The Herald on Sunday

Is it just me? Can we just learn to love midges?

- Susan Swarbrick

MIDGES. Or should I say [insert expletive of choice] midges. This plaintive cry – a mixture of howling anguish and quivering fear – is the sound of the Scottish summer. Even more so this year with many folks choosing to holiday on home turf due to travel restrictio­ns regarding foreign jaunts.

I am not a fan of midges. I despise them. Conversely, they love me. In fact, they find me irresistib­le. Testament to this one-sided amour is the collection of angry-looking red dots covering large swathes of my skin.

These itchy, stinging bites have a tendency to swell into lumps the size of a large conker. Over the years, I have tried myriad home-remedy midge deterrents suggested to me – everything from eating Marmite sandwiches to spraying Listerine and taking garlic tablets.

Been there. Done that. Got the T-shirt. Said T-shirt is now covered in microscopi­c blood spatter from countless midge bites. I should probably have bought shares in Avon’s Skin So Soft.

The only thing I dislike more than midges are those who airily proclaim: “Oh, midges? They don’t bother me …” Good for you. I am so thrilled.

Now, it seems, midges are trying to get good PR. They have even employed a National Trust for Scotland

(NTS) ambassador for this cunning plan. This unenviable task has fallen to Rule Anderson, a ranger at Kintail, West Affric and the Falls of Glomach.

At least, that seems to be the premise of the NTS press release that has dropped into my inbox. It reads: “Rule comes face to face with swarms of midges every day and he’s learned to love the insect for the crucial role they play in the food chain.”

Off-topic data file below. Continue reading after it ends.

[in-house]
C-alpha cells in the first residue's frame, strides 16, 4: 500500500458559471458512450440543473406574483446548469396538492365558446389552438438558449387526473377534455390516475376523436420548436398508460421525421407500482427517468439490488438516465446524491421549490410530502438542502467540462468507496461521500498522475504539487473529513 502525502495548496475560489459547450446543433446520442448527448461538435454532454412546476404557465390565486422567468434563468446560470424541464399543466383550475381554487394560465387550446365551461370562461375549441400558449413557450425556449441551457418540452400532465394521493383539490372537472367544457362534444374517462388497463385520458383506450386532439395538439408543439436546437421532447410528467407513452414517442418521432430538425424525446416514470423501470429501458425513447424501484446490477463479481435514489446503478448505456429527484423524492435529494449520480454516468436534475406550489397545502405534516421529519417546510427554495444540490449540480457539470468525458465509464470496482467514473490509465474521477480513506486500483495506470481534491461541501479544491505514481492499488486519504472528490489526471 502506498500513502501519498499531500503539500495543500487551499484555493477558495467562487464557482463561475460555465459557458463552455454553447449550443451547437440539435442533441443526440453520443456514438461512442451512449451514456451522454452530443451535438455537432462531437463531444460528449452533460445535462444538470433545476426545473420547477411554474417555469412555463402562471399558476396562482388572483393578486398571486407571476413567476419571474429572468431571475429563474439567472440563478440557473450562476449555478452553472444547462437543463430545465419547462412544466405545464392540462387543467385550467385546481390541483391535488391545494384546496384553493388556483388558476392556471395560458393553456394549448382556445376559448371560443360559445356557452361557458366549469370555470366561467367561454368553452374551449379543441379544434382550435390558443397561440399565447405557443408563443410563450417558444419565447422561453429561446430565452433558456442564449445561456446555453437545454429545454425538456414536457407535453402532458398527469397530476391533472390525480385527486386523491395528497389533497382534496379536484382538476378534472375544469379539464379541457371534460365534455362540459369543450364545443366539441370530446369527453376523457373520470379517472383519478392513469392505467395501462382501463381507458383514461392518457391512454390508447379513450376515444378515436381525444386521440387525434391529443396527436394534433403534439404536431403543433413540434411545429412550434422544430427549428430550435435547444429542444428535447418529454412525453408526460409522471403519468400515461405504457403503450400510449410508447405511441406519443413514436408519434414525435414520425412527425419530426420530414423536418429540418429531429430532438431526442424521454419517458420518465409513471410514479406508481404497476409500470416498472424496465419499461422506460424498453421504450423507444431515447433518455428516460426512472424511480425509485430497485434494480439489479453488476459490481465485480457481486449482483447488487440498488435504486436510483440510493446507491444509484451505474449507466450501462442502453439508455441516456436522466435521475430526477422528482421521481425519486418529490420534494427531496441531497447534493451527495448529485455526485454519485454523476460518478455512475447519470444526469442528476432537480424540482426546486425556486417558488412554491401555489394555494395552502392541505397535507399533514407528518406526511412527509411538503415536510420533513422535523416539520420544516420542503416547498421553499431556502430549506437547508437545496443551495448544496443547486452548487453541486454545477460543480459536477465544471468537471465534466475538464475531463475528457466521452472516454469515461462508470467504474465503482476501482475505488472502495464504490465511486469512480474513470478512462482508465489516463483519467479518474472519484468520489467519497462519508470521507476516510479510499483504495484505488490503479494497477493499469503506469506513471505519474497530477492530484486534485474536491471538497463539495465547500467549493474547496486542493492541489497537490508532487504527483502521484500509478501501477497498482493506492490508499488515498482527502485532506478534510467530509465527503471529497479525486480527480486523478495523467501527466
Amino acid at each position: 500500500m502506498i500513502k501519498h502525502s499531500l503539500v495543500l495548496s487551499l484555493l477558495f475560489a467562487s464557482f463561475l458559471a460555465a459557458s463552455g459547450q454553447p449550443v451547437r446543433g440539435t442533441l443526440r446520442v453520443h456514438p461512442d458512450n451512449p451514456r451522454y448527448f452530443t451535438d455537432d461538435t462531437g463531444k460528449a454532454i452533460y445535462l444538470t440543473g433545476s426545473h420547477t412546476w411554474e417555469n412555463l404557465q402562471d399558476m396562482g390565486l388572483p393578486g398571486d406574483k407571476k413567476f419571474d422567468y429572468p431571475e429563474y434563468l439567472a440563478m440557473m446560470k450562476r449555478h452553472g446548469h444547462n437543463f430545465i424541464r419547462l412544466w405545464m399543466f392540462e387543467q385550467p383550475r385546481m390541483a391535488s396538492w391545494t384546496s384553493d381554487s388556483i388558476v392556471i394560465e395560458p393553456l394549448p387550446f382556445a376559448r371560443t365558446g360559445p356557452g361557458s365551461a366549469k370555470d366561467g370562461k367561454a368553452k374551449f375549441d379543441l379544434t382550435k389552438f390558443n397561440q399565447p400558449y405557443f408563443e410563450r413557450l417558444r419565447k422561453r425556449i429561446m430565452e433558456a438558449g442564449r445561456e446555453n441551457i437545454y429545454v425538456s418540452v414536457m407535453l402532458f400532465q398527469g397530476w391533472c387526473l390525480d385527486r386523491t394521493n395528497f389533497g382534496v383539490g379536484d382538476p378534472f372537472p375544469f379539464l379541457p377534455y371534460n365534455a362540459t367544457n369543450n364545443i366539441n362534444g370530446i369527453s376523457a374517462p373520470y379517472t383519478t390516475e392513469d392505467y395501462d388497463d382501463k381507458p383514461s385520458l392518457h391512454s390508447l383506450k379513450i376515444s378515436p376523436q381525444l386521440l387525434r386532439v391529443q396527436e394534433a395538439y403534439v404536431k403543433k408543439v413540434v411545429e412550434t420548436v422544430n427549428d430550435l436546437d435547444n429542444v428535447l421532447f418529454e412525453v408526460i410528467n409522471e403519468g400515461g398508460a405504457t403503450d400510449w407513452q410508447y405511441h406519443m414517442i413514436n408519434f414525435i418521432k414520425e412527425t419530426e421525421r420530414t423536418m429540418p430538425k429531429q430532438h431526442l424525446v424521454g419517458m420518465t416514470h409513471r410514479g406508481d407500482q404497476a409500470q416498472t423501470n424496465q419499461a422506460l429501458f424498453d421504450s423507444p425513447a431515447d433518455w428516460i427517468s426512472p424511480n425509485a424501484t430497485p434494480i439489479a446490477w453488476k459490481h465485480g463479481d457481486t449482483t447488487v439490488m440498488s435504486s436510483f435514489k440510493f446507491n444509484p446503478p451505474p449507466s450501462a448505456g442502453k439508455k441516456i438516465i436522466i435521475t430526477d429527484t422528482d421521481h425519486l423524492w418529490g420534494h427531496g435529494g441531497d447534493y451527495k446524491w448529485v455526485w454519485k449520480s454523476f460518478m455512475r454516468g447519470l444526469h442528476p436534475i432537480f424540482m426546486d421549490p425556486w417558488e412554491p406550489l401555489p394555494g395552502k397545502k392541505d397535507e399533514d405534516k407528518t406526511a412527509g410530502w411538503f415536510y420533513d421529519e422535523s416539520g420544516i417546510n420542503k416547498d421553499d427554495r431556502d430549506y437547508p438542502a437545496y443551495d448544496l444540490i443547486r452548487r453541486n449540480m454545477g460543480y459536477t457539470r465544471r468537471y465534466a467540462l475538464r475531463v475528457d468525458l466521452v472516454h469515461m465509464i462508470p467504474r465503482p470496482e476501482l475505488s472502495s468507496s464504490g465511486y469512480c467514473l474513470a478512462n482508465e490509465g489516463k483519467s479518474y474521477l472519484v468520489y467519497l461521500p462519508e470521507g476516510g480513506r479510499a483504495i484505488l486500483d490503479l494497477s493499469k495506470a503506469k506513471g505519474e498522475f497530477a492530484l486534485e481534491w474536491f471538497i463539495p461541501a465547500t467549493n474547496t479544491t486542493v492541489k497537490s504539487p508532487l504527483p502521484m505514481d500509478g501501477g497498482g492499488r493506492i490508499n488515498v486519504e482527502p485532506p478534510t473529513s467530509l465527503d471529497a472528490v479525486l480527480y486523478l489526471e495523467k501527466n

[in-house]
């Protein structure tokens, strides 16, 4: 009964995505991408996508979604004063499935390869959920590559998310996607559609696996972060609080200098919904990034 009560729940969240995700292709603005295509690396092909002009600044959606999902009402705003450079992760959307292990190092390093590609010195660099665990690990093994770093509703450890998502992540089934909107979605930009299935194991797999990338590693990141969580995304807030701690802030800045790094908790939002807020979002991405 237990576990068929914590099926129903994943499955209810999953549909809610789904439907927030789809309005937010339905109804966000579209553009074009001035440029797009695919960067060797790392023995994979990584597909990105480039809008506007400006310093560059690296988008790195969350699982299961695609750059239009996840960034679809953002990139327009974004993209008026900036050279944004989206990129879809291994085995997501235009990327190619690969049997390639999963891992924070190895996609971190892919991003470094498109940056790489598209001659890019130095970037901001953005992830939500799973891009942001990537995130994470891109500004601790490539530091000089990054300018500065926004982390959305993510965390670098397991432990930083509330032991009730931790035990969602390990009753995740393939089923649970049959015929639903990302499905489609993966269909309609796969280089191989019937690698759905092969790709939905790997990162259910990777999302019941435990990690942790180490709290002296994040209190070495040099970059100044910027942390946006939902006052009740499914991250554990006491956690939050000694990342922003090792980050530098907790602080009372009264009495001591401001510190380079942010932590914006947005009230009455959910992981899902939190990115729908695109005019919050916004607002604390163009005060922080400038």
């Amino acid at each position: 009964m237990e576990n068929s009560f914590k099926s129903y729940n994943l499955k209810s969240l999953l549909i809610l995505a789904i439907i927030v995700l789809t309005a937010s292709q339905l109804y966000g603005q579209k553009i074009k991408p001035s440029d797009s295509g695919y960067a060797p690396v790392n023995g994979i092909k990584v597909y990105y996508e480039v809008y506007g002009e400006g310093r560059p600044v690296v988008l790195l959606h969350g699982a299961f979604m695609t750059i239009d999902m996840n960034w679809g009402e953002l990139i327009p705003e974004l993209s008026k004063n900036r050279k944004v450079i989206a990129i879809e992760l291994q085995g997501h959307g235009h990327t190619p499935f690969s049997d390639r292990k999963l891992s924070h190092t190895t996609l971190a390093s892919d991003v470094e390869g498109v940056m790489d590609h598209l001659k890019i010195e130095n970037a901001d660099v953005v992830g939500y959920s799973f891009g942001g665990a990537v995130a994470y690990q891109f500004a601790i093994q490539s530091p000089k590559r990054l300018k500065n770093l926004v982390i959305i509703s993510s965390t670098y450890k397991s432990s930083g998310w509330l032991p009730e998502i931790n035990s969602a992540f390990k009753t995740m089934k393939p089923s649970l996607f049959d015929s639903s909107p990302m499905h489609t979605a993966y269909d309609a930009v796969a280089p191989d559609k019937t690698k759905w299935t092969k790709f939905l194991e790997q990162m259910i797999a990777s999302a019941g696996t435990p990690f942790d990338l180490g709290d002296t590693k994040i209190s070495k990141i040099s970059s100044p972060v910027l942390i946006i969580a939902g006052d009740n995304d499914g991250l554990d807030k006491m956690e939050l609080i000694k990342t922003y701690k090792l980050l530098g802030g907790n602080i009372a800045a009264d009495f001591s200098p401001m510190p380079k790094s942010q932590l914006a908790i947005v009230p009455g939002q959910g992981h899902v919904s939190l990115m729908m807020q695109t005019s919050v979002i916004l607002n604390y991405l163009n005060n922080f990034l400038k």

It is a lovely sentiment, but it’s a hard pass from me on the midge lovebombin­g tactics. As much as I acknowledg­e their vital contributi­on to Scotland’s ecosystem, yada yada, I have no desire to be within the vicinity of these blood-sucking flying brutes.

I don’t think it is too much to ask. I would like to sit outside on a warm summer’s evening without slathering myself in more lotions and potions than a beauty influencer hawking sponsored content on Instagram.

It is difficult to relax when you are peering through the mesh of a midge hood with bloodshot eyes due to the smoky bonfire and copious citronella candles that have been lit in a bid to keep the biting blighters at bay.

Meanwhile, I am wondering how I’m meant to glug my wine while wearing an unflatteri­ng net over my head that gives me the appearance of a grieving Victorian widow/scheming Scooby Doo villain.

The midges will be lobbying the tourist board next. I can already visualise the VisitScotl­and campaign packed with natty slogans.

Scotland: Land of a trillion tiny vampires.

Scotland: It’s in your blood.

Scotland: A warm welcome from our national beast: We can’t wait to eat … we mean greet … you.

Now, if you need me, I will be gazing out longingly into the garden and quietly cursing.

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